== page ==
What Happens If I Violate The Terms Of My Probation?
When you received probation at your sentencing hearing, you were likely initially relieved to have avoided jail time and other more serious penalties. However, many people soon find that their relief is soon replaced with near constant stress at having to try and comply with the terms of their probation and avoid ending up in situations that could jeopardize it. The stakes are as high, as most people who are found to have violated the terms of their probation will have to serve out the sentence that was originally deferred. However, as with all legal matters, it is important to be proactive in your own defense and in this process. By understanding what happens if you are accused of violating the terms of your probation, you can also be better prepared to combat and overcome the charges.
The terms and conditions of your probation may vary significantly from others’, but there are some universal requirements, such as maintaining contact with your probation officer (attending meetings, taking required drug tests, and responding to their communications) and not violating the terms of your probation or committing any new crimes. Violations of probation can be either technical or substantive. Technical violations can take the form of failing a drug test or failing to update your address when it changes, while substantive violations occur when you create a new criminal offense.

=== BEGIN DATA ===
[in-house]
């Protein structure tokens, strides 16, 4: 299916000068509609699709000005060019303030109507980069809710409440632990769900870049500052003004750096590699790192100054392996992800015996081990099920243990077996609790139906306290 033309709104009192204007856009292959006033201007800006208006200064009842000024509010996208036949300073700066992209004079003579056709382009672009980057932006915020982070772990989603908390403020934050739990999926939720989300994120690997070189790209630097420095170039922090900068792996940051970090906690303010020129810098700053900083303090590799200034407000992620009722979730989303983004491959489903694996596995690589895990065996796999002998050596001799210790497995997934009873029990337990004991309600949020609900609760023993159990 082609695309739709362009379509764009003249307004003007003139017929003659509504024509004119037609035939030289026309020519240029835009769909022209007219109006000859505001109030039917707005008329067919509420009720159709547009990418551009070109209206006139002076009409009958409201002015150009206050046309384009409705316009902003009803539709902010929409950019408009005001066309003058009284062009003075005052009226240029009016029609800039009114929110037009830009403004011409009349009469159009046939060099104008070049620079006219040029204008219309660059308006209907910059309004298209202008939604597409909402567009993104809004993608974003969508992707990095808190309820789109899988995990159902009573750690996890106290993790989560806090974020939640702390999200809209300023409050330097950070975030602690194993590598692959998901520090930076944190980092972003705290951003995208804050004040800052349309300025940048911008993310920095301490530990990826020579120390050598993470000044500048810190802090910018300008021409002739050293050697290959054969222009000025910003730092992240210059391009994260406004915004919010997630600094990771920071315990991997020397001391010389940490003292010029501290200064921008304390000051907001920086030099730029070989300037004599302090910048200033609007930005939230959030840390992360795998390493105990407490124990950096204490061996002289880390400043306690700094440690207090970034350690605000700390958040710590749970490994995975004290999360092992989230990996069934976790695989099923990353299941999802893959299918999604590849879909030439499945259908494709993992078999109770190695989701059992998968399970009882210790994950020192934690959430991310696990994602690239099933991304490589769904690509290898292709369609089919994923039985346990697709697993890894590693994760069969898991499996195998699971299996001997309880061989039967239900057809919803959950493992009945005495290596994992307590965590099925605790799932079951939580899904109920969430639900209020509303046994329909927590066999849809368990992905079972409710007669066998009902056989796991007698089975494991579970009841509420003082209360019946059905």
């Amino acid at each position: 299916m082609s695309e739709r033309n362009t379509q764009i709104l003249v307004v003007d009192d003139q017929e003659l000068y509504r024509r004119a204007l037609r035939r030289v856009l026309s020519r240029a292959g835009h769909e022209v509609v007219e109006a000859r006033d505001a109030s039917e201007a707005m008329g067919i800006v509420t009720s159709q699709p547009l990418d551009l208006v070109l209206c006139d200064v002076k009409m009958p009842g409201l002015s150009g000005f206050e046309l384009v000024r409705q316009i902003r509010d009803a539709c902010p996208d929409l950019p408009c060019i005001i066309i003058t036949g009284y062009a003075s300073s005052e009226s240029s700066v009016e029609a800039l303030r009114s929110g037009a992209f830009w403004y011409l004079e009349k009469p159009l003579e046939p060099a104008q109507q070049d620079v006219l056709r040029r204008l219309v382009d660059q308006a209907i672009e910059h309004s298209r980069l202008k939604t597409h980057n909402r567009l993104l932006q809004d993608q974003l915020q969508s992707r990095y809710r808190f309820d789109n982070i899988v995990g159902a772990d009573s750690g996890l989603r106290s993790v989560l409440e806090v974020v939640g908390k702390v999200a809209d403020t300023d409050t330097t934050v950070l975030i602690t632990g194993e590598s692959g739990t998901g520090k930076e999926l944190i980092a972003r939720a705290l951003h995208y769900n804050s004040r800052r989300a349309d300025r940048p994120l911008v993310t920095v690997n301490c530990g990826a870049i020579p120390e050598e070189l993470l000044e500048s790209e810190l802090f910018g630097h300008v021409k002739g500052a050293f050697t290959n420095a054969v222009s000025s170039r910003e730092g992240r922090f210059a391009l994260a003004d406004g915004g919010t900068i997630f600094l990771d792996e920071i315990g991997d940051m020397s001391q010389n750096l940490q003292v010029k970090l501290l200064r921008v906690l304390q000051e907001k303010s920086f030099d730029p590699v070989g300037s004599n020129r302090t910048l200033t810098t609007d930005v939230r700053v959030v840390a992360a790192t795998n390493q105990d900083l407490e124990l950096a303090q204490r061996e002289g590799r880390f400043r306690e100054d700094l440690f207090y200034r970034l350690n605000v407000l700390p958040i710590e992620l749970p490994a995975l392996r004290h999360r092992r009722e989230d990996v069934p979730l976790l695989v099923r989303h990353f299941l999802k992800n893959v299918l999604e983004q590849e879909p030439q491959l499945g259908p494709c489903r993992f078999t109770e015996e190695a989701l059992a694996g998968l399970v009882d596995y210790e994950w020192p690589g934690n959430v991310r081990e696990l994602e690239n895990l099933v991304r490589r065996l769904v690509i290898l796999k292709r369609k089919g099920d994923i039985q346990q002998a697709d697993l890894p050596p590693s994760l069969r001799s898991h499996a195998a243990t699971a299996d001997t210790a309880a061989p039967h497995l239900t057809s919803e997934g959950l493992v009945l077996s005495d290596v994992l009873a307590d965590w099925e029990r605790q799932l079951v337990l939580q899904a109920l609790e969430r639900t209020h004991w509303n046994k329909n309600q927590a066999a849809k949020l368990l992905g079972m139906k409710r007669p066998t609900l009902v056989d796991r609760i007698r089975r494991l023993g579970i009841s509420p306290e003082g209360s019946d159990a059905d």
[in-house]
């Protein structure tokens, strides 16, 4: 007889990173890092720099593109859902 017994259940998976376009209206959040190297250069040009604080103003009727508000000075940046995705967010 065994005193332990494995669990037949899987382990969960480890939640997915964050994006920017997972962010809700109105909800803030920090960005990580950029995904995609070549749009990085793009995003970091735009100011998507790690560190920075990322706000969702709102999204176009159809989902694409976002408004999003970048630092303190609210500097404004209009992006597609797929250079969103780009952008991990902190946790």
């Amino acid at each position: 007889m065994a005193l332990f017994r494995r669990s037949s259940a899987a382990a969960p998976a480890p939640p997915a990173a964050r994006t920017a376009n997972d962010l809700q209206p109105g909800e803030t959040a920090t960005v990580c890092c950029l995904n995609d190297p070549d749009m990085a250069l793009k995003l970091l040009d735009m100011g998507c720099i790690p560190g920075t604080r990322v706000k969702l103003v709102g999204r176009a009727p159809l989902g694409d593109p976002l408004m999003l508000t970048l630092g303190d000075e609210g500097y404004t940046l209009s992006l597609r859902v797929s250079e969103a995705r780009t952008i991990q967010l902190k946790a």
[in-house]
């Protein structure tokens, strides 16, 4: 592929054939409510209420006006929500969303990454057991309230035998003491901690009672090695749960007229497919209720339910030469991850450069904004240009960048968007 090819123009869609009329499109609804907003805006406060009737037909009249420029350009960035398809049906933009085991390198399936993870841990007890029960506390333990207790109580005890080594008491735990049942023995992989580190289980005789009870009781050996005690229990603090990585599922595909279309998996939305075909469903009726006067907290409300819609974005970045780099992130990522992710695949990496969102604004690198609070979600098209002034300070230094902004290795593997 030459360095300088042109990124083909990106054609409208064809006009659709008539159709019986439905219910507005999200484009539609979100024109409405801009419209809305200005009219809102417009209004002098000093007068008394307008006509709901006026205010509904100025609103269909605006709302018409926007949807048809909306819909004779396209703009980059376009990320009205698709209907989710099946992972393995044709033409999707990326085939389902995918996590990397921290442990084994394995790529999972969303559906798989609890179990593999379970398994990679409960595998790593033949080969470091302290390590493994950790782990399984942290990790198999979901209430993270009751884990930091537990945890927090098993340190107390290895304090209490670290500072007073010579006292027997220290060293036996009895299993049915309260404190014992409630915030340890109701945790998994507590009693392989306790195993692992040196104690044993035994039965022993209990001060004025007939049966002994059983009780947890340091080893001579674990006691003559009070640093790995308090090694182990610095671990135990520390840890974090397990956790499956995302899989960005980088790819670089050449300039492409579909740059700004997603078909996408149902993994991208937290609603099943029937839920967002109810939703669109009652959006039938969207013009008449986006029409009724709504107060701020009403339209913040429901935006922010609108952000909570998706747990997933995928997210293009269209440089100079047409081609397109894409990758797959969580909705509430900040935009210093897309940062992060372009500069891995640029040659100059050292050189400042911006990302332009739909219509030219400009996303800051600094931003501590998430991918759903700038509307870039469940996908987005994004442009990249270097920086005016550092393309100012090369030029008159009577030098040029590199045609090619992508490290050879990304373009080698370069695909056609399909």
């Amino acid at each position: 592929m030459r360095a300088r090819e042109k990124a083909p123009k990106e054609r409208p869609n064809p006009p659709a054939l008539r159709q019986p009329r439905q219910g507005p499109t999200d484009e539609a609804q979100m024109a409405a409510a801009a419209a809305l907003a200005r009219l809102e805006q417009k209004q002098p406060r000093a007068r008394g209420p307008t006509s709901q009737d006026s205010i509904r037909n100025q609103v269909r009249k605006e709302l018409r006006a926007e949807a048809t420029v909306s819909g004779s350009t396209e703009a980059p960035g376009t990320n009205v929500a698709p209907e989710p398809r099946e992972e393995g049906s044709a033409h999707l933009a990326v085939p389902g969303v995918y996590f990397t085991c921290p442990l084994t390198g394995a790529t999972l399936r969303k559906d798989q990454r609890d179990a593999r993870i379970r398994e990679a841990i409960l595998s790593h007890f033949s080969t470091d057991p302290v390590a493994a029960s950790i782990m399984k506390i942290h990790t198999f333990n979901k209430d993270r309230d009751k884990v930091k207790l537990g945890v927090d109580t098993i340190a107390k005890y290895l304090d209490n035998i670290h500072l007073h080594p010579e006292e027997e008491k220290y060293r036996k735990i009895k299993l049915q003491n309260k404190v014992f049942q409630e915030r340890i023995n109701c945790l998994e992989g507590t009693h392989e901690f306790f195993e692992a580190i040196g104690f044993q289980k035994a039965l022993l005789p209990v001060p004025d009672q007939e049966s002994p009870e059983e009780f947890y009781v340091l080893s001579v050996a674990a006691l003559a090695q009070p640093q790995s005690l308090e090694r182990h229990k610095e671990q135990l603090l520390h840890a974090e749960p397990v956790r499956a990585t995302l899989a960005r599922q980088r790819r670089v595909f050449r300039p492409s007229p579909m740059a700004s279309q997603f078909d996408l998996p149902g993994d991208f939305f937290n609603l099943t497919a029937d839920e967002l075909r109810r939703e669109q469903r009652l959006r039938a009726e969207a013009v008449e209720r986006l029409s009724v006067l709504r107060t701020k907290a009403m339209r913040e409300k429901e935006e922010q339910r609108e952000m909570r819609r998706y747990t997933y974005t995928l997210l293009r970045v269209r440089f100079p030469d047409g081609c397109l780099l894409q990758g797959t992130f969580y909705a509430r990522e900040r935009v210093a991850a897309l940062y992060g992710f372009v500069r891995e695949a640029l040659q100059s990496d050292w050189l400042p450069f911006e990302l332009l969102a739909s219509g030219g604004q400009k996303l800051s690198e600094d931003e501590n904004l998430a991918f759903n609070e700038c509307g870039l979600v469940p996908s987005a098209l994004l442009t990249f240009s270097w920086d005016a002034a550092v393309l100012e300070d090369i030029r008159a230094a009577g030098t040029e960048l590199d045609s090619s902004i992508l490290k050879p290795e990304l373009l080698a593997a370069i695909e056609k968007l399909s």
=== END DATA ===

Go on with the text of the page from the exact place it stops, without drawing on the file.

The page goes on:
Probation Violation Hearings in Florida
Probation violation hearings in Florida are very different from criminal trials. Because you have already been sentenced to probation, you do not have the same rights, privileges, and protections, in a probation violation hearing as you would if you had committed a new crime and were tried in a criminal court. Probation violations are actually treated more like civil court matters, in that they have a much lower standard of proof than criminal courts. Whereas in your initial trial your charges had to be proven by the prosecution beyond a reasonable doubt, in a probation violation hearing the prosecution must only establish that the violation is more likely than not to have occurred. Additionally, you will not be entitled to bond or a jury for probation violation hearings. Unlike criminal trials, in these hearings you can also be compelled to testify against yourself and hearsay is admissible. This can be a lot of obstacles to overcome, so it is always best to contact a lawyer as soon as you suspect you may be in trouble or that your probation officer might suspect or have grounds to issue a violation.
Schedule a Consultation with HAWM Law
If you have been charged with a probation violation in Florida, it could result in the revocation of your probation. It is important to talk to an experienced Florida criminal defense lawyer as soon as possible. Luckily, the attorneys at HAWM Law are ready to help. Contact us today to schedule a consultation and find out how we will fight for the best possible outcome in your case.